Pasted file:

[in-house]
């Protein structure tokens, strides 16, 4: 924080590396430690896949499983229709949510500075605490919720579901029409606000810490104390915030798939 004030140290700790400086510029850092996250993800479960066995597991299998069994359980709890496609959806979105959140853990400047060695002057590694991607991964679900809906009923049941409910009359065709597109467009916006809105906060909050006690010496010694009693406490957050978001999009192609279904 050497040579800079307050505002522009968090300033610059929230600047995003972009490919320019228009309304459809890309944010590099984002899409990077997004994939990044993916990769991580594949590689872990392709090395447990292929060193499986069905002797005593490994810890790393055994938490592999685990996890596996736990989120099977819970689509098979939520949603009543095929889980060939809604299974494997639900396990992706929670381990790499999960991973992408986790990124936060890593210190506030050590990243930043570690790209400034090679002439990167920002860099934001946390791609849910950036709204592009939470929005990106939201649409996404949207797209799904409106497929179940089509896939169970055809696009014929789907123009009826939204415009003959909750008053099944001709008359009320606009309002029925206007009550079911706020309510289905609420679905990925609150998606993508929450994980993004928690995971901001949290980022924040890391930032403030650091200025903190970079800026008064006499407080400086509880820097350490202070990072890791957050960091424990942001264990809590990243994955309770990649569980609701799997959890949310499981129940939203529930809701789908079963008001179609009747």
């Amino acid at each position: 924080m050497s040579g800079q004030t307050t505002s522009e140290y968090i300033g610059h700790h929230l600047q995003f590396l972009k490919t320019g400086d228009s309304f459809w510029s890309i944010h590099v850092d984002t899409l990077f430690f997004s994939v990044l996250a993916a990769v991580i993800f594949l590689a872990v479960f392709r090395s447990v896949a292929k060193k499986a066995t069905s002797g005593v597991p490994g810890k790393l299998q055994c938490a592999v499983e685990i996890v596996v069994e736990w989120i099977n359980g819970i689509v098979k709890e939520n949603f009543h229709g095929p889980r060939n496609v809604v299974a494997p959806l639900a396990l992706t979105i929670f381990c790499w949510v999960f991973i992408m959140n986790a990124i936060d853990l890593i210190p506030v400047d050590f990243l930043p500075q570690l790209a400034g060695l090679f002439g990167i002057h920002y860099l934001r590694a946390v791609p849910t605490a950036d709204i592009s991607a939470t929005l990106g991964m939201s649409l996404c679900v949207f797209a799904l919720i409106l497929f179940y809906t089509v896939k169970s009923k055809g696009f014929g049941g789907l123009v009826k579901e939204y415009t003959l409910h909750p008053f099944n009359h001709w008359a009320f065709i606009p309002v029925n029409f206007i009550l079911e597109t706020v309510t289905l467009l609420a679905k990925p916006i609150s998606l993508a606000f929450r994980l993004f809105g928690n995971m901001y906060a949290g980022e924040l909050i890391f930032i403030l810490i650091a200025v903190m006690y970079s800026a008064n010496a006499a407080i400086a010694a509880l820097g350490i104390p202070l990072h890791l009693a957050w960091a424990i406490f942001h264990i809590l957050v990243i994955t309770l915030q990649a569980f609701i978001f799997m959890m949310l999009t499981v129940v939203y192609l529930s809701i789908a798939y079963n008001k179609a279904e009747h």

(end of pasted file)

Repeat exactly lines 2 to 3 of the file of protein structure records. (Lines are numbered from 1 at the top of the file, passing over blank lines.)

């Protein structure tokens, strides 16, 4: 924080590396430690896949499983229709949510500075605490919720579901029409606000810490104390915030798939 004030140290700790400086510029850092996250993800479960066995597991299998069994359980709890496609959806979105959140853990400047060695002057590694991607991964679900809906009923049941409910009359065709597109467009916006809105906060909050006690010496010694009693406490957050978001999009192609279904 050497040579800079307050505002522009968090300033610059929230600047995003972009490919320019228009309304459809890309944010590099984002899409990077997004994939990044993916990769991580594949590689872990392709090395447990292929060193499986069905002797005593490994810890790393055994938490592999685990996890596996736990989120099977819970689509098979939520949603009543095929889980060939809604299974494997639900396990992706929670381990790499999960991973992408986790990124936060890593210190506030050590990243930043570690790209400034090679002439990167920002860099934001946390791609849910950036709204592009939470929005990106939201649409996404949207797209799904409106497929179940089509896939169970055809696009014929789907123009009826939204415009003959909750008053099944001709008359009320606009309002029925206007009550079911706020309510289905609420679905990925609150998606993508929450994980993004928690995971901001949290980022924040890391930032403030650091200025903190970079800026008064006499407080400086509880820097350490202070990072890791957050960091424990942001264990809590990243994955309770990649569980609701799997959890949310499981129940939203529930809701789908079963008001179609009747």
């Amino acid at each position: 924080m050497s040579g800079q004030t307050t505002s522009e140290y968090i300033g610059h700790h929230l600047q995003f590396l972009k490919t320019g400086d228009s309304f459809w510029s890309i944010h590099v850092d984002t899409l990077f430690f997004s994939v990044l996250a993916a990769v991580i993800f594949l590689a872990v479960f392709r090395s447990v896949a292929k060193k499986a066995t069905s002797g005593v597991p490994g810890k790393l299998q055994c938490a592999v499983e685990i996890v596996v069994e736990w989120i099977n359980g819970i689509v098979k709890e939520n949603f009543h229709g095929p889980r060939n496609v809604v299974a494997p959806l639900a396990l992706t979105i929670f381990c790499w949510v999960f991973i992408m959140n986790a990124i936060d853990l890593i210190p506030v400047d050590f990243l930043p500075q570690l790209a400034g060695l090679f002439g990167i002057h920002y860099l934001r590694a946390v791609p849910t605490a950036d709204i592009s991607a939470t929005l990106g991964m939201s649409l996404c679900v949207f797209a799904l919720i409106l497929f179940y809906t089509v896939k169970s009923k055809g696009f014929g049941g789907l123009v009826k579901e939204y415009t003959l409910h909750p008053f099944n009359h001709w008359a009320f065709i606009p309002v029925n029409f206007i009550l079911e597109t706020v309510t289905l467009l609420a679905k990925p916006i609150s998606l993508a606000f929450r994980l993004f809105g928690n995971m901001y906060a949290g980022e924040l909050i890391f930032i403030l810490i650091a200025v903190m006690y970079s800026a008064n010496a006499a407080i400086a010694a509880l820097g350490i104390p202070l990072h890791l009693a957050w960091a424990i406490f942001h264990i809590l957050v990243i994955t309770l915030q990649a569980f609701i978001f799997m959890m949310l999009t499981v129940v939203y192609l529930s809701i789908a798939y079963n008001k179609a279904e009747h």